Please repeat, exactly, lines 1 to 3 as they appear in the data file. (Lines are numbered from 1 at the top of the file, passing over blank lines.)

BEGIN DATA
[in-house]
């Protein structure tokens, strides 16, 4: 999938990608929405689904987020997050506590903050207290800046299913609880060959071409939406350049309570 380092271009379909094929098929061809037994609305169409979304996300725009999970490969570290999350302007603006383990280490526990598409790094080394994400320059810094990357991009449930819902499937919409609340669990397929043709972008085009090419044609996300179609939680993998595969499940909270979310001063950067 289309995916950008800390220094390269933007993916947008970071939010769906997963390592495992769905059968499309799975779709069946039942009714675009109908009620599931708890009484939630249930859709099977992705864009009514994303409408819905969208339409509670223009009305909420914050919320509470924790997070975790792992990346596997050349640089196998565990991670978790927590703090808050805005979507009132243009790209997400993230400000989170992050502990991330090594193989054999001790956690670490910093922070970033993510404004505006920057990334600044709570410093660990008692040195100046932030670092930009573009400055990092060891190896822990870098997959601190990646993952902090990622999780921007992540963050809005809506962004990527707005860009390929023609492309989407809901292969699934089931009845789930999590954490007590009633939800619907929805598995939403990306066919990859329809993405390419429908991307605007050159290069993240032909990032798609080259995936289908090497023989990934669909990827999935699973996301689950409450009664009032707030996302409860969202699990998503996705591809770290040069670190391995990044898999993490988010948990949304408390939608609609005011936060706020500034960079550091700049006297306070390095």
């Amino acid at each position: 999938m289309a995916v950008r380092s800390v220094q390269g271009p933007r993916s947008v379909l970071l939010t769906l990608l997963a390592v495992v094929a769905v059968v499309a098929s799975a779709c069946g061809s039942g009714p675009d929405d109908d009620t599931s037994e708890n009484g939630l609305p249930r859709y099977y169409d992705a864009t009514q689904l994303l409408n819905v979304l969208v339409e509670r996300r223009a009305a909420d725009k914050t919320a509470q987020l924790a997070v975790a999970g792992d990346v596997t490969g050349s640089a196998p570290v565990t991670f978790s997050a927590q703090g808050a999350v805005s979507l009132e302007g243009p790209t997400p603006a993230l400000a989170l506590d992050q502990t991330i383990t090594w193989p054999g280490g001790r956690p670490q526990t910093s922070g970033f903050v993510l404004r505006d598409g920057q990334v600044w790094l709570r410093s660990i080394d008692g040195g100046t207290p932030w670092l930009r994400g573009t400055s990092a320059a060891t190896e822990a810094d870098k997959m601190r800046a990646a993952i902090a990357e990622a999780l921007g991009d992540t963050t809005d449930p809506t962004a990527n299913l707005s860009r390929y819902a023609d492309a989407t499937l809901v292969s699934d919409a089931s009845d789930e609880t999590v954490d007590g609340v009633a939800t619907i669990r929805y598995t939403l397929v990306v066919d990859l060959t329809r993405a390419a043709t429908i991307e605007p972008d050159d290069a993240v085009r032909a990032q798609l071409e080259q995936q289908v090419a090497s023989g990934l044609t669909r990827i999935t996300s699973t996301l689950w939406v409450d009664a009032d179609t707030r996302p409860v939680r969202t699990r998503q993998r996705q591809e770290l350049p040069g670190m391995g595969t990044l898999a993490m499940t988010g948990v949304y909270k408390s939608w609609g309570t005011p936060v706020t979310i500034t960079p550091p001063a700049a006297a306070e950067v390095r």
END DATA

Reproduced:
[in-house]
């Protein structure tokens, strides 16, 4: 999938990608929405689904987020997050506590903050207290800046299913609880060959071409939406350049309570 380092271009379909094929098929061809037994609305169409979304996300725009999970490969570290999350302007603006383990280490526990598409790094080394994400320059810094990357991009449930819902499937919409609340669990397929043709972008085009090419044609996300179609939680993998595969499940909270979310001063950067 289309995916950008800390220094390269933007993916947008970071939010769906997963390592495992769905059968499309799975779709069946039942009714675009109908009620599931708890009484939630249930859709099977992705864009009514994303409408819905969208339409509670223009009305909420914050919320509470924790997070975790792992990346596997050349640089196998565990991670978790927590703090808050805005979507009132243009790209997400993230400000989170992050502990991330090594193989054999001790956690670490910093922070970033993510404004505006920057990334600044709570410093660990008692040195100046932030670092930009573009400055990092060891190896822990870098997959601190990646993952902090990622999780921007992540963050809005809506962004990527707005860009390929023609492309989407809901292969699934089931009845789930999590954490007590009633939800619907929805598995939403990306066919990859329809993405390419429908991307605007050159290069993240032909990032798609080259995936289908090497023989990934669909990827999935699973996301689950409450009664009032707030996302409860969202699990998503996705591809770290040069670190391995990044898999993490988010948990949304408390939608609609005011936060706020500034960079550091700049006297306070390095």
């Amino acid at each position: 999938m289309a995916v950008r380092s800390v220094q390269g271009p933007r993916s947008v379909l970071l939010t769906l990608l997963a390592v495992v094929a769905v059968v499309a098929s799975a779709c069946g061809s039942g009714p675009d929405d109908d009620t599931s037994e708890n009484g939630l609305p249930r859709y099977y169409d992705a864009t009514q689904l994303l409408n819905v979304l969208v339409e509670r996300r223009a009305a909420d725009k914050t919320a509470q987020l924790a997070v975790a999970g792992d990346v596997t490969g050349s640089a196998p570290v565990t991670f978790s997050a927590q703090g808050a999350v805005s979507l009132e302007g243009p790209t997400p603006a993230l400000a989170l506590d992050q502990t991330i383990t090594w193989p054999g280490g001790r956690p670490q526990t910093s922070g970033f903050v993510l404004r505006d598409g920057q990334v600044w790094l709570r410093s660990i080394d008692g040195g100046t207290p932030w670092l930009r994400g573009t400055s990092a320059a060891t190896e822990a810094d870098k997959m601190r800046a990646a993952i902090a990357e990622a999780l921007g991009d992540t963050t809005d449930p809506t962004a990527n299913l707005s860009r390929y819902a023609d492309a989407t499937l809901v292969s699934d919409a089931s009845d789930e609880t999590v954490d007590g609340v009633a939800t619907i669990r929805y598995t939403l397929v990306v066919d990859l060959t329809r993405a390419a043709t429908i991307e605007p972008d050159d290069a993240v085009r032909a990032q798609l071409e080259q995936q289908v090419a090497s023989g990934l044609t669909r990827i999935t996300s699973t996301l689950w939406v409450d009664a009032d179609t707030r996302p409860v939680r969202t699990r998503q993998r996705q591809e770290l350049p040069g670190m391995g595969t990044l898999a993490m499940t988010g948990v949304y909270k408390s939608w609609g309570t005011p936060v706020t979310i500034t960079p550091p001063a700049a006297a306070e950067v390095r």